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The Articles of Confederation (1781-1789)

The Founding Fathers

Articles 3-4

Articles 1-2

Articles 3-4, page 2

page 1 of 2

Summary—Interstate Relations

Each of the thirteen states that make up the United States commit to a firm "friendship" with each of the other states. They are united for the purposes of defending themselves against military threats, protecting their independence, and ensuring the general well being of all of the states and good relationships between them. Each state commits to help any other state to defend itself against any attack on the basis of their religion, their right to self-government, their freedom to trade, or for any other reason.

To ensure friendly relationships and good business between people living in different states, any free person living in one state, not counting slaves, has the same rights as a free person living in any other state.

If a person charged as a criminal or traitor in one state runs away to another state, the government of the first state has the authority to bring the criminal back to the state in which the crime was committed.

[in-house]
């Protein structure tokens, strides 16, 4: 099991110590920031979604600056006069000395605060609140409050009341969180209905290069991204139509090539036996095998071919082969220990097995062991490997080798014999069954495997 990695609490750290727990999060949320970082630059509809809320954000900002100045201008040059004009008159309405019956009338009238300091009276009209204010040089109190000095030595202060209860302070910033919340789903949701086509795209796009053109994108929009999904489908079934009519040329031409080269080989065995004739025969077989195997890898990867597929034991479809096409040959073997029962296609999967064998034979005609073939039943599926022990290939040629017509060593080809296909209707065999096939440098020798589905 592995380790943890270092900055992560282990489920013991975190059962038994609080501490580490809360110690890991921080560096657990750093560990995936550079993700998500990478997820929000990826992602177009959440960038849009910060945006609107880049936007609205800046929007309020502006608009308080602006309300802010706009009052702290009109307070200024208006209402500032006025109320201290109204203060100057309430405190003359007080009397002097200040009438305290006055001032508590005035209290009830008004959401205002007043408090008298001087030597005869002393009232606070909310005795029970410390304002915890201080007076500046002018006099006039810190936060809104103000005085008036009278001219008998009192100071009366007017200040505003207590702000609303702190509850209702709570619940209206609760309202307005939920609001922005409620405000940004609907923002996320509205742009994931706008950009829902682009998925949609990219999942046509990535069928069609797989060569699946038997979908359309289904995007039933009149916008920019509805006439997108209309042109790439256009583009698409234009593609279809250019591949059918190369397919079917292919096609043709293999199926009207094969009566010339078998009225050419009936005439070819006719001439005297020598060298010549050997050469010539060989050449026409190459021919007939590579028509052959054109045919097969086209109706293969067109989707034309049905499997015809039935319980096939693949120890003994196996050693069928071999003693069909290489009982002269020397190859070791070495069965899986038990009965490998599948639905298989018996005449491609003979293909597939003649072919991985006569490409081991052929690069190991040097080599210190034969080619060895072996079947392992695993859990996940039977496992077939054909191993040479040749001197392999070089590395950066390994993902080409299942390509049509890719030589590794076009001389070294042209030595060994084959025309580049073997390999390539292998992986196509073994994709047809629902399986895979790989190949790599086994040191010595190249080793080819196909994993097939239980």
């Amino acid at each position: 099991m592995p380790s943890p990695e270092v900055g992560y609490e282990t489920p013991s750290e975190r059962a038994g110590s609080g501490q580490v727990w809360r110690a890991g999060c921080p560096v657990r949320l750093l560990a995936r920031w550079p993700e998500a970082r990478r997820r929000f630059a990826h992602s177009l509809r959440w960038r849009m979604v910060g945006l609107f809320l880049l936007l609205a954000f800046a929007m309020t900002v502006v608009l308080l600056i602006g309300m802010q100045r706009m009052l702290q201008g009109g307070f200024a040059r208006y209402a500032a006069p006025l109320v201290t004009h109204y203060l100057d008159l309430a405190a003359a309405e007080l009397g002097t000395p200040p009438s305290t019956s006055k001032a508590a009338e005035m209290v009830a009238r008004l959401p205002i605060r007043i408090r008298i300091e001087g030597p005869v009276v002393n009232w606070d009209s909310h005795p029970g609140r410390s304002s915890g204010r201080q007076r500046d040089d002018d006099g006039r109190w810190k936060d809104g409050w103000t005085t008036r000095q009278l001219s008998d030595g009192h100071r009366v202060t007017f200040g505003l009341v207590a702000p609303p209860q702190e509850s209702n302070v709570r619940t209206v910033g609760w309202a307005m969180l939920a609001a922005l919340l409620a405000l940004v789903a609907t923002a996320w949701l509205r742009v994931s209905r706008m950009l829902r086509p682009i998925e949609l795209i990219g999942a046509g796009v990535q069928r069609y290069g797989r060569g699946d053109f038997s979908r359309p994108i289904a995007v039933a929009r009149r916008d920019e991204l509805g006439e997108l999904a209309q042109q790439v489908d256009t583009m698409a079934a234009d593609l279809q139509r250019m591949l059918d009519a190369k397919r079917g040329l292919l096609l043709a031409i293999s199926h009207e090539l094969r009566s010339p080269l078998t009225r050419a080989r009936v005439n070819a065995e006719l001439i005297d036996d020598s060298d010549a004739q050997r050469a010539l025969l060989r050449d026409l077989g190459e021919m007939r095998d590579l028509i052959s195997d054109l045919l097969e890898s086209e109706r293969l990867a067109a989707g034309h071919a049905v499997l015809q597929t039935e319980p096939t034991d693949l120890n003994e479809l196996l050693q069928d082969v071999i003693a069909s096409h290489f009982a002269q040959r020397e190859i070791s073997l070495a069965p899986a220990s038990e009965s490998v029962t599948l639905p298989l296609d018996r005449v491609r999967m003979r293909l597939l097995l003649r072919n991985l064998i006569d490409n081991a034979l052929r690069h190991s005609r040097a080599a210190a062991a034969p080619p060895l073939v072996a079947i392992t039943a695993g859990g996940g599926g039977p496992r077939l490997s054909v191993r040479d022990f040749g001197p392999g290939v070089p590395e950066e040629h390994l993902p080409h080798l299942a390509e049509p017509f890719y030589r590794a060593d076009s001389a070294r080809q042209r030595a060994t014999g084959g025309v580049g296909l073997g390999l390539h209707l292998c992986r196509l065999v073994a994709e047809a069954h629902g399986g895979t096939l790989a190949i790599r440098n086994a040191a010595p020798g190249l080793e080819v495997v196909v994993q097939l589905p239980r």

Any official records, documents, trials and decisions made by the court system in one state will be recognized by each of the other states.

Commentary

Delegates to congress expressed a lofty idealism when they talked about the "friendship" of the thirteen states and of the states' willingness to work together for their mutual benefit and towards the common good. The reality of the situation was that each state jealously guarded its own power, had no qualms about usurping power from or abusing the power of less powerful states, and ruthlessly supported its own cause at the expense of the common good. The bonds of friendship, rather than being enforced by a structured and centralized government, faltered because of the unwillingness of states to focus on their role as part of a bigger nation.

The Articles of Confederation were worthless in enforcing good interstate relations because they did not endow Congress with the authority to regulate interstate trade or to intervene in questions of interstate disputes, except as a last resort. The Articles also made it too difficult for Congress to easily pass legislation beneficial to the common good. Furthermore, Congress itself was so plagued by poor interstate relations and low morale that it was often unable to address areas that did fall under its direct control.

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